Fed Expects Rate Rise Citing Inflation and Job Growth
Faced with volatile financial markets and rising inflation, the Federal Reserve suggested that it may soon hike interest rates for the first time in more than three years as part of a broader tightening of historically loose monetary policy.
Even though inflation has been running substantially higher than policymakers' target levels and labor market data shows a labor shortage, Federal Reserve officials said on Wednesday that they were on track to raise interest rates in March.
Despite keeping interest rates near zero, where they have been since March 2020, central bankers warned that borrowing costs would rise "soon." The statement issued following their two-day policy meeting prepared the way for increased borrowing costs "soon." According to Fed Chairman Jerome H. Powell, officials no longer believe that America's rapidly improving economy needs as much assistance. He predicted that an increase in interest rates would be likely at the central bank's next meeting in December.
According to Powell, "given the current favorable conditions, I believe the committee is inclined to raise the federal funds rate at its March meeting."
While he declined to say how many rate hikes the Fed expected this year, he did point out that this economic expansion was unlike any other, with "higher inflation, higher growth, and a much stronger economy — and I think those differences are likely to be reflected in the policy that we implement," he added.
The Federal Reserve had already begun to scale back a bond-buying program to stimulate the economy. That program is slated to expire in March. The Federal Reserve's post-meeting comments and Mr. Powell's remarks hinted that central bankers might begin to reduce their balance sheet holdings of government-backed paper as soon as interest rates are raised, so taking support from the markets and the economy in the process.
In the face of significant labor shortages reported by businesses and rising prices across the economy — for rent, autos, and couches — the Federal Reserve has abruptly altered its focus from promoting growth to preparing to reduce it. Consumer prices are rising at the fastest rate seen since 1982, eroding incomes and posing a political risk for Vice President Biden and the Democrats in the White House. Maintaining inflation under control and laying the framework for a healthy labor market are the Federal Reserve's responsibilities, respectively.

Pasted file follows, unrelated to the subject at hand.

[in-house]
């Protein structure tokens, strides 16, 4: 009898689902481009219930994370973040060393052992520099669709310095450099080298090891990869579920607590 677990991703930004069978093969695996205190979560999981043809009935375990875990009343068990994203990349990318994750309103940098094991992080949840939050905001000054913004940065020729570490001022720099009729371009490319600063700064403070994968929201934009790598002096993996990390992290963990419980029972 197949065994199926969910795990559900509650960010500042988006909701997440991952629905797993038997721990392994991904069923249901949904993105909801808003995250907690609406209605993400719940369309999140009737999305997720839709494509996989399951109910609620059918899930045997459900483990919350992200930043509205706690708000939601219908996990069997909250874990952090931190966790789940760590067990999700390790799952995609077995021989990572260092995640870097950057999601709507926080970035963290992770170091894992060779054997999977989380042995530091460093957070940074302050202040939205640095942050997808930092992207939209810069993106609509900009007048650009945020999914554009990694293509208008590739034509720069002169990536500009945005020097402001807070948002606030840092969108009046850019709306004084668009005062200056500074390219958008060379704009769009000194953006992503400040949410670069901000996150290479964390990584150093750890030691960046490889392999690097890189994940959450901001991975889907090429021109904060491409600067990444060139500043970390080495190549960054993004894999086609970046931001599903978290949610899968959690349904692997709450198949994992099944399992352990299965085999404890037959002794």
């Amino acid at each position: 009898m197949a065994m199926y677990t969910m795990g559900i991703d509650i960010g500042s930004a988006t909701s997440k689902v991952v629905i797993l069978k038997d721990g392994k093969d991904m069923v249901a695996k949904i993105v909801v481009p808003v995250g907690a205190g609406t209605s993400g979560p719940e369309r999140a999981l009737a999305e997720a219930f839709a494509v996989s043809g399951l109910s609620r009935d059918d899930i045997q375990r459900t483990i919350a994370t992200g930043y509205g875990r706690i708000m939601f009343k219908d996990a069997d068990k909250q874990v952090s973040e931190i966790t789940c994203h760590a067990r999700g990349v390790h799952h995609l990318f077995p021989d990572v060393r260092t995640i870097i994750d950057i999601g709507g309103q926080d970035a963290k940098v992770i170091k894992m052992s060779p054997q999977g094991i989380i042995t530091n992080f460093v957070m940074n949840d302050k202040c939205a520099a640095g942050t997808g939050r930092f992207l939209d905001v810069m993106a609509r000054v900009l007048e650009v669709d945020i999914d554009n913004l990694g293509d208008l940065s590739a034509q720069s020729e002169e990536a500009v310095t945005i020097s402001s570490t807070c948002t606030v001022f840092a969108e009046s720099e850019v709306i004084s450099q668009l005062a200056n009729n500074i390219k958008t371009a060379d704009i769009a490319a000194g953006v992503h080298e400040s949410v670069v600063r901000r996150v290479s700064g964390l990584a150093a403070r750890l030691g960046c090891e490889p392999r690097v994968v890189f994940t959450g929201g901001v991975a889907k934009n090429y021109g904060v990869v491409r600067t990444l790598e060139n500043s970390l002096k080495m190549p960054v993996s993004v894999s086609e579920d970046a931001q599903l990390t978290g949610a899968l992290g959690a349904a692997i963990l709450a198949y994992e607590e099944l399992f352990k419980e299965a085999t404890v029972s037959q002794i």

According to market estimates, following the meeting, investors upped their expectations for rate increases and now expect the Fed to raise rates five times this year. According to market pricing, the policy rate is likely to be between 1.25 and 1.5 percent at the end of the year. The fear is that central bankers may act quickly, potentially hiking borrowing prices at each successive meeting rather than at intervals between meetings or in half-percentage point increments rather than the quarter-point increments that are more normal.
When asked about the pace of rate increases, Mr. Powell deferred, stating that it was critical to be "modest and flexible" and that "incoming data and the evolving outlook" would guide the Fed's decision.
According to Subadra Rajappa, head of U.S. rates strategy at Société Générale, "he went out of his way not to commit to any preconceived course of action." Because there is no way of knowing what will happen next "creates the conditions for a volatile market."
However, while interest rates are expected to rise in the next years, most economists and investors do not predict they will return to the double-digit levels experienced in the early 1980s. The Federal Reserve anticipates that its longer-term interest rate will be approximately 2.5 percent.
Investors have also been waiting with bated breath to see how quickly the Federal Reserve will shrink its asset holdings on its balance sheet of assets. The Federal Reserve's policy committee stated principles on Wednesday outlining plans to "significantly" shrink its holdings "in a predictable manner" and "primarily" by adjusting the amount of money it reinvests as assets expire.
Mr. Powell indicated during his news conference that two of the Fed's objectives — maintaining price stability and ensuring maximum employment — had prompted the central bank to "move steadily away" from its previous policy of providing significant stimulus to the economy.